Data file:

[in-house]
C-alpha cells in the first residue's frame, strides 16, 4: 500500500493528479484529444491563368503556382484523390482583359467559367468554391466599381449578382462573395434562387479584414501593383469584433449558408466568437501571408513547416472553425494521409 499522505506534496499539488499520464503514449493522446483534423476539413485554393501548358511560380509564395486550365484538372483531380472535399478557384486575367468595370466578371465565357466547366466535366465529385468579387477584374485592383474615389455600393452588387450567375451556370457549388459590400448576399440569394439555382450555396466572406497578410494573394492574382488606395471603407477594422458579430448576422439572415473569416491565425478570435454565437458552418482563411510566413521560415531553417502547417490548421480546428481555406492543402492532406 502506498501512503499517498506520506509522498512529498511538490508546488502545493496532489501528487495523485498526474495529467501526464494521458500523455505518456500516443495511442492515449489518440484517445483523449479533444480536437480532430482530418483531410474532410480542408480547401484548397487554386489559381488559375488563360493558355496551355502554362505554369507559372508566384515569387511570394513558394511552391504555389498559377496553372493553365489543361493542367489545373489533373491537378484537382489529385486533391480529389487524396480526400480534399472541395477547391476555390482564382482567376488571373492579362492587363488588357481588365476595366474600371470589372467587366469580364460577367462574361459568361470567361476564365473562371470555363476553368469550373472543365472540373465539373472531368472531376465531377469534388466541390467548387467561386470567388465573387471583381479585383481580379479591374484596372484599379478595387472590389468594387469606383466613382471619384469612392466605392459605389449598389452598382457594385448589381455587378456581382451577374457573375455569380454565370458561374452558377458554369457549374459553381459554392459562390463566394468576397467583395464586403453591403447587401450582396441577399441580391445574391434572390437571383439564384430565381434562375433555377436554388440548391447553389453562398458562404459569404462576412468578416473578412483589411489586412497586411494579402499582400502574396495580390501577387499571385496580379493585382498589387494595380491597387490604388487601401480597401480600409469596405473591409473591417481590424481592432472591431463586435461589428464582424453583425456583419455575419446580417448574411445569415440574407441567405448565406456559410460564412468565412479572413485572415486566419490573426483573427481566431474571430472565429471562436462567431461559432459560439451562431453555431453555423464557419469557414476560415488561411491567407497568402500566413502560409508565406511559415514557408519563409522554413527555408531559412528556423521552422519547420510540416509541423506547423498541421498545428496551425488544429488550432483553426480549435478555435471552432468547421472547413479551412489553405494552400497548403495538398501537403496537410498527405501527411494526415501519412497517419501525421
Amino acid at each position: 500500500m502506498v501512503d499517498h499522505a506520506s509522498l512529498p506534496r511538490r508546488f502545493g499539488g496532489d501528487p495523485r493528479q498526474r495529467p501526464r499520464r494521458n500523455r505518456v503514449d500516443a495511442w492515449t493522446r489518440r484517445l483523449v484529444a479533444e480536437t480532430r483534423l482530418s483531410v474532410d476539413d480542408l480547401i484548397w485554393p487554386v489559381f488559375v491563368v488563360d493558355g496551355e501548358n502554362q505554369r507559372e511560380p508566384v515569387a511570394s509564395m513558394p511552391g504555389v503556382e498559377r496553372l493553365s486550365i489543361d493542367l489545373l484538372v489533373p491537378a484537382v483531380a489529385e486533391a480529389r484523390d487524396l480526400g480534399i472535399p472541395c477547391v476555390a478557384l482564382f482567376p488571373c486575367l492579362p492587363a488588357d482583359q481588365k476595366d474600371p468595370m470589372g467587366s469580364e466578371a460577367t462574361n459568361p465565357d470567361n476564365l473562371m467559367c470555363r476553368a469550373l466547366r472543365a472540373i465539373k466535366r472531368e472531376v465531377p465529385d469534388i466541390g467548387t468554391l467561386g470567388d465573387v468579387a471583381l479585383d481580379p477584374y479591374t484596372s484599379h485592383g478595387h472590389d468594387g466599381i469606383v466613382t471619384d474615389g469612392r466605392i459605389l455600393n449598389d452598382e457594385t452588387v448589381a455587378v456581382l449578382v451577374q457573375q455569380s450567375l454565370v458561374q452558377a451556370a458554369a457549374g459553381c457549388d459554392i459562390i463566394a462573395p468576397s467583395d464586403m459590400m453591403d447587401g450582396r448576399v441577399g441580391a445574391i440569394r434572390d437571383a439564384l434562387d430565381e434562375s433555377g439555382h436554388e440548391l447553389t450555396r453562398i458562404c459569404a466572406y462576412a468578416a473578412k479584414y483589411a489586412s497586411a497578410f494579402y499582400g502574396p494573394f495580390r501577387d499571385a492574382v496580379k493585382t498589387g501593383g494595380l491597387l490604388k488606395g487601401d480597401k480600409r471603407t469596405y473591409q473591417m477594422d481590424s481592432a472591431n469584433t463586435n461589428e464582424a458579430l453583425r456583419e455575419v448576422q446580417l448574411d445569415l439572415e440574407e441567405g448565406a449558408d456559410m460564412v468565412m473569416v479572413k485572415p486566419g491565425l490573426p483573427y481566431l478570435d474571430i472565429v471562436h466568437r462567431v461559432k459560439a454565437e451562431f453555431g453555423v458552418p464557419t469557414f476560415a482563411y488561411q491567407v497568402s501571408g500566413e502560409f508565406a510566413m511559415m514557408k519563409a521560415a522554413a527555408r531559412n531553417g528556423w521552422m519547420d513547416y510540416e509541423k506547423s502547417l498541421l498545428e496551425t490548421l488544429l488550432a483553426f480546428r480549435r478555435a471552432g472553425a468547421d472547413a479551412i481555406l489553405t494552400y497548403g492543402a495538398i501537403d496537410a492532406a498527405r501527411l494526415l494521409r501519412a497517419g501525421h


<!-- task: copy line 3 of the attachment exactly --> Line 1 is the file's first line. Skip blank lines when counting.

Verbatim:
Amino acid at each position: 500500500m502506498v501512503d499517498h499522505a506520506s509522498l512529498p506534496r511538490r508546488f502545493g499539488g496532489d501528487p495523485r493528479q498526474r495529467p501526464r499520464r494521458n500523455r505518456v503514449d500516443a495511442w492515449t493522446r489518440r484517445l483523449v484529444a479533444e480536437t480532430r483534423l482530418s483531410v474532410d476539413d480542408l480547401i484548397w485554393p487554386v489559381f488559375v491563368v488563360d493558355g496551355e501548358n502554362q505554369r507559372e511560380p508566384v515569387a511570394s509564395m513558394p511552391g504555389v503556382e498559377r496553372l493553365s486550365i489543361d493542367l489545373l484538372v489533373p491537378a484537382v483531380a489529385e486533391a480529389r484523390d487524396l480526400g480534399i472535399p472541395c477547391v476555390a478557384l482564382f482567376p488571373c486575367l492579362p492587363a488588357d482583359q481588365k476595366d474600371p468595370m470589372g467587366s469580364e466578371a460577367t462574361n459568361p465565357d470567361n476564365l473562371m467559367c470555363r476553368a469550373l466547366r472543365a472540373i465539373k466535366r472531368e472531376v465531377p465529385d469534388i466541390g467548387t468554391l467561386g470567388d465573387v468579387a471583381l479585383d481580379p477584374y479591374t484596372s484599379h485592383g478595387h472590389d468594387g466599381i469606383v466613382t471619384d474615389g469612392r466605392i459605389l455600393n449598389d452598382e457594385t452588387v448589381a455587378v456581382l449578382v451577374q457573375q455569380s450567375l454565370v458561374q452558377a451556370a458554369a457549374g459553381c457549388d459554392i459562390i463566394a462573395p468576397s467583395d464586403m459590400m453591403d447587401g450582396r448576399v441577399g441580391a445574391i440569394r434572390d437571383a439564384l434562387d430565381e434562375s433555377g439555382h436554388e440548391l447553389t450555396r453562398i458562404c459569404a466572406y462576412a468578416a473578412k479584414y483589411a489586412s497586411a497578410f494579402y499582400g502574396p494573394f495580390r501577387d499571385a492574382v496580379k493585382t498589387g501593383g494595380l491597387l490604388k488606395g487601401d480597401k480600409r471603407t469596405y473591409q473591417m477594422d481590424s481592432a472591431n469584433t463586435n461589428e464582424a458579430l453583425r456583419e455575419v448576422q446580417l448574411d445569415l439572415e440574407e441567405g448565406a449558408d456559410m460564412v468565412m473569416v479572413k485572415p486566419g491565425l490573426p483573427y481566431l478570435d474571430i472565429v471562436h466568437r462567431v461559432k459560439a454565437e451562431f453555431g453555423v458552418p464557419t469557414f476560415a482563411y488561411q491567407v497568402s501571408g500566413e502560409f508565406a510566413m511559415m514557408k519563409a521560415a522554413a527555408r531559412n531553417g528556423w521552422m519547420d513547416y510540416e509541423k506547423s502547417l498541421l498545428e496551425t490548421l488544429l488550432a483553426f480546428r480549435r478555435a471552432g472553425a468547421d472547413a479551412i481555406l489553405t494552400y497548403g492543402a495538398i501537403d496537410a492532406a498527405r501527411l494526415l494521409r501519412a497517419g501525421h